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The first group from which others evolved appeared some 430 million years ago. The group for which a relatively complete record is available belongs to the extinct division Rhyniophyta, which lived some 410 million years ago. Rhynia, a member of this division was little more than a simple branching axis with sporangia at the tip of its branches.


Vascular plants are distinguished from bryophytes by
  1. their large dominant and nutritionally independent sporophytes
  2. their efficient conducting tissues
  3. their specialised leaves, stems and roots
  4. their cuticle and stomata, and
  5. the seeds evolved in the group
Heterospory is a condition in which a plant regularly forms two different kinds of spores, one of which gives rise to egg-producing gametophytes and other to sperm-producing gametophytes.

Heterospory occurs only in the vascular plants. The seeds obtained in heterosporous plants represent the culmination of a major trend of evolution among the life cycles of vascular plants. A progressive reduction in the size of the gametophyte and its complete nutritional subordination, to the sporophyte has taken place in most vascular plants.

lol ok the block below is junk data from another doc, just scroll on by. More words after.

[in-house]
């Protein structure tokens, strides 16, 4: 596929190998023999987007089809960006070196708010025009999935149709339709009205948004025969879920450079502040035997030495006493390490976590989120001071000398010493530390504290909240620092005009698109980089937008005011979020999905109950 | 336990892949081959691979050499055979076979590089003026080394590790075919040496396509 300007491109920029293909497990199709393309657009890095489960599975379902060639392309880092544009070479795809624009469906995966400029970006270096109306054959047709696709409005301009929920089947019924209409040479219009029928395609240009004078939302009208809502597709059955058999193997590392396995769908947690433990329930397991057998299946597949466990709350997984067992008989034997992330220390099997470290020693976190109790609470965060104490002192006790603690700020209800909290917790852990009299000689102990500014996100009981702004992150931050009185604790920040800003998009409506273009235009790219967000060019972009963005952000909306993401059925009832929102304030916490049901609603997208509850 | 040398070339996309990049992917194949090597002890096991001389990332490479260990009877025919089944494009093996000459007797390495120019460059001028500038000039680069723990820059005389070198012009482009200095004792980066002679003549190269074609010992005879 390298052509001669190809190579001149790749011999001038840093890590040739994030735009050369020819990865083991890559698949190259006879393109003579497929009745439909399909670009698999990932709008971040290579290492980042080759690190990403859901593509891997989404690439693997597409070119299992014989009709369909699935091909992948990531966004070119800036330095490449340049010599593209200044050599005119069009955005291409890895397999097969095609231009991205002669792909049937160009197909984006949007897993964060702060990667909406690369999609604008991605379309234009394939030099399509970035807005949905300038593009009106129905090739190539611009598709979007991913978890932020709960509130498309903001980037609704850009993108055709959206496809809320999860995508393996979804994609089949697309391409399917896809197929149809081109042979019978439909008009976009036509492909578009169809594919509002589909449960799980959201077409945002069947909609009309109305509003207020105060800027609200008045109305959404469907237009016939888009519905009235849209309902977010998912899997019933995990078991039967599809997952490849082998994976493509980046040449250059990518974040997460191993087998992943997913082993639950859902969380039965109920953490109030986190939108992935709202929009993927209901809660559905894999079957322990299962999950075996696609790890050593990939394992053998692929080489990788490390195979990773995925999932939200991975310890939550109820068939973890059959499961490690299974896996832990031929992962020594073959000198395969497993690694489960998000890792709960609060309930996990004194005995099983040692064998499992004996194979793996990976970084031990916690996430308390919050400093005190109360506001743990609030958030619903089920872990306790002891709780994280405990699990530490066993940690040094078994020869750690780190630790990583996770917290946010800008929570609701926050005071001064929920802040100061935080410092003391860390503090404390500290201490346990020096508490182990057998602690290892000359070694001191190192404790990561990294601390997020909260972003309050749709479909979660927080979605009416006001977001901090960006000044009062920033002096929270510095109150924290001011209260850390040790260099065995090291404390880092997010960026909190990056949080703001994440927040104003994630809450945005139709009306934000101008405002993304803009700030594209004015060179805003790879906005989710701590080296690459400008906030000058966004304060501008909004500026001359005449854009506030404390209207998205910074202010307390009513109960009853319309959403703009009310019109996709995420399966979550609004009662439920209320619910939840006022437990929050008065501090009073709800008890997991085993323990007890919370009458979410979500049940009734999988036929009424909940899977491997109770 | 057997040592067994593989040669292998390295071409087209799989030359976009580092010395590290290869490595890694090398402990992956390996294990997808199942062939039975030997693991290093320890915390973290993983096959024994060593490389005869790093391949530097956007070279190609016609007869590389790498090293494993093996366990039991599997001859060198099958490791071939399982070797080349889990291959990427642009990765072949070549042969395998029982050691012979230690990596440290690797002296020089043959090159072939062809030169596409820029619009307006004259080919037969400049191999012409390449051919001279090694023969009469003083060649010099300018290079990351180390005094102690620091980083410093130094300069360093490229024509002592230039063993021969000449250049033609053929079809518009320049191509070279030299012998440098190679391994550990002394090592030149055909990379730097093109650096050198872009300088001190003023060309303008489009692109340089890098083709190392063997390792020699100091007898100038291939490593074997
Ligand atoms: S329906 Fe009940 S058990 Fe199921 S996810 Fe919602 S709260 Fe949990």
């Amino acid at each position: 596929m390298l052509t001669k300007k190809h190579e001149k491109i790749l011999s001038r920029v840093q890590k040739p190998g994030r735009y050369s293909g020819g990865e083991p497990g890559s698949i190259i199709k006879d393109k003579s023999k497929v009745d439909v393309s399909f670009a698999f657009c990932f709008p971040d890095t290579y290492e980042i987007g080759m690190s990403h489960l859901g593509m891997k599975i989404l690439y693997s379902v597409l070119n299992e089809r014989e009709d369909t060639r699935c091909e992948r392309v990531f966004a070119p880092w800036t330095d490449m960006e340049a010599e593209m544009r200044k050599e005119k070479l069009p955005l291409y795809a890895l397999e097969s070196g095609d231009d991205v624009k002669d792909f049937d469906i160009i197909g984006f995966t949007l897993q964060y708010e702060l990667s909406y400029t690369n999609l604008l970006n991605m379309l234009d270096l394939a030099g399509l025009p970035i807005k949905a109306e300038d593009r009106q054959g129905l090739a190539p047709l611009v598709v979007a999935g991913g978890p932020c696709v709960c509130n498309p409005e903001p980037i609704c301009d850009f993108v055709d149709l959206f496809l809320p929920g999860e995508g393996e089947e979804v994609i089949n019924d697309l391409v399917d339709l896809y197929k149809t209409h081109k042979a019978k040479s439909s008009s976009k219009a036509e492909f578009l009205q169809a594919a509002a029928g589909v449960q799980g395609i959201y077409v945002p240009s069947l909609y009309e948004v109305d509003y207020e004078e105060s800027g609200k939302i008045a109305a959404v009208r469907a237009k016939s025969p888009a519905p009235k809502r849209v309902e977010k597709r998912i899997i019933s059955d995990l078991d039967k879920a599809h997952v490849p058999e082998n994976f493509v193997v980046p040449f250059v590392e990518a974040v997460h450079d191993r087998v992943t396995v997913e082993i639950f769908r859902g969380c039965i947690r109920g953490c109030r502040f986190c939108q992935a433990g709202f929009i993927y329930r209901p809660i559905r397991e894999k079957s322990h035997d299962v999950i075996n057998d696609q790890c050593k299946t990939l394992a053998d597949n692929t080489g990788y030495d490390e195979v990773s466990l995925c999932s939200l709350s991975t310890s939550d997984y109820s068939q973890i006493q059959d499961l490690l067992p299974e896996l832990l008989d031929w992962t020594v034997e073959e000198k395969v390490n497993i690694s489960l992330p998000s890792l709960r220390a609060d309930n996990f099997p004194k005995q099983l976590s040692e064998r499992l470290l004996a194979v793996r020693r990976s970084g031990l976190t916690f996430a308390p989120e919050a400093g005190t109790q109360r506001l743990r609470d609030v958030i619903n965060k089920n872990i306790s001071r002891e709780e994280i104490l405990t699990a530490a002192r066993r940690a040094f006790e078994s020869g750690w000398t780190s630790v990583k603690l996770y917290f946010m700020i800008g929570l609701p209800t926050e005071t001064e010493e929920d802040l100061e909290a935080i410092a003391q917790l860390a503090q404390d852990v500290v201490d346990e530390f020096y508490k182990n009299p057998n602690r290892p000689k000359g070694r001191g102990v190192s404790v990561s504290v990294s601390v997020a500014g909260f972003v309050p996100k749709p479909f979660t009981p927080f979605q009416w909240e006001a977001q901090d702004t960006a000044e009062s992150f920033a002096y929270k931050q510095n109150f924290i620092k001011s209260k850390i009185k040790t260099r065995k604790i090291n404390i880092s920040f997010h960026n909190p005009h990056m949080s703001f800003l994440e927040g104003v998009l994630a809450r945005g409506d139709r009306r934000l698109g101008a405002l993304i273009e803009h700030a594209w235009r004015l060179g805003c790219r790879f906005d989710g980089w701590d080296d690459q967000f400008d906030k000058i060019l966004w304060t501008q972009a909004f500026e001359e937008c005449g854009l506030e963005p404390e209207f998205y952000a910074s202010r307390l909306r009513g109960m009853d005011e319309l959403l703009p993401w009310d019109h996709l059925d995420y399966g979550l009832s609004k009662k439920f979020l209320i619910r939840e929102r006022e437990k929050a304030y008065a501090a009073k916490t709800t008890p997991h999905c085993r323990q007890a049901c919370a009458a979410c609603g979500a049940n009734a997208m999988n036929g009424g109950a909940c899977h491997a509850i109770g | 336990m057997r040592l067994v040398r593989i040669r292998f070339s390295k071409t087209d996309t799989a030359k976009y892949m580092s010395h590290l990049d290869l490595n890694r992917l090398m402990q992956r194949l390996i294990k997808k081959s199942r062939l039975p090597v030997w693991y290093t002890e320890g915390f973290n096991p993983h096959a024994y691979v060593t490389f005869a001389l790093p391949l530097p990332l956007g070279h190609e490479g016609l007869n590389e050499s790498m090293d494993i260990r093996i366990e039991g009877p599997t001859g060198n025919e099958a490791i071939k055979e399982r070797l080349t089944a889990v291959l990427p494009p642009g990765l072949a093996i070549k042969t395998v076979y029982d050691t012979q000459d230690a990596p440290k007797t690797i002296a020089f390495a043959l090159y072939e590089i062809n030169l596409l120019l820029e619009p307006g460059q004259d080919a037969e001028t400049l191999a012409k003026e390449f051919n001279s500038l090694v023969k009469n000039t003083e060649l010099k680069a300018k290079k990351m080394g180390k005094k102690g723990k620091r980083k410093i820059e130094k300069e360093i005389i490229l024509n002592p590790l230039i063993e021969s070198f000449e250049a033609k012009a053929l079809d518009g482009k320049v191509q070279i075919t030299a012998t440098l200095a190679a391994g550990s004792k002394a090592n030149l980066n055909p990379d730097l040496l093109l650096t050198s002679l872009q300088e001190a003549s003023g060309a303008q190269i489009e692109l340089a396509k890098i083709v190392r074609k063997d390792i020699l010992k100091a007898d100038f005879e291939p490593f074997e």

Primary Growth

It is the growth that results from cell division at the tips of stems and roots. In the earliest vascular plants, there was no differentiation of the plant body into shoots and roots. Later due to a terrestrial existence, the two separated parts were formed, which is a characteristic of nearly all modern plants.

Secondary Growth

It is basically an elaboration of the types of tissues that make up the primary vascular tissues. In this, cell division takes place actively in regions around the evolution of primary vascular tissues. Secondary growth makes it possible for a plant to increase in diameter and only because of this growth: vascular plants become thick and tall. This evolutionary advance made possible the development of forests and consequently, the domination of the land by plants.

Two types of tissues are found in the conducting system vascular plants:
  1. Xylem: It is made up of cells known as tracheary elements, which are hard-walled cells that transport water and dissolved minerals, up from the root.
  2. Phloem: It is made up of cells known as sieve elements, which are soft-walled cells that transport carbohydrates away from the areas where they were manufactured.

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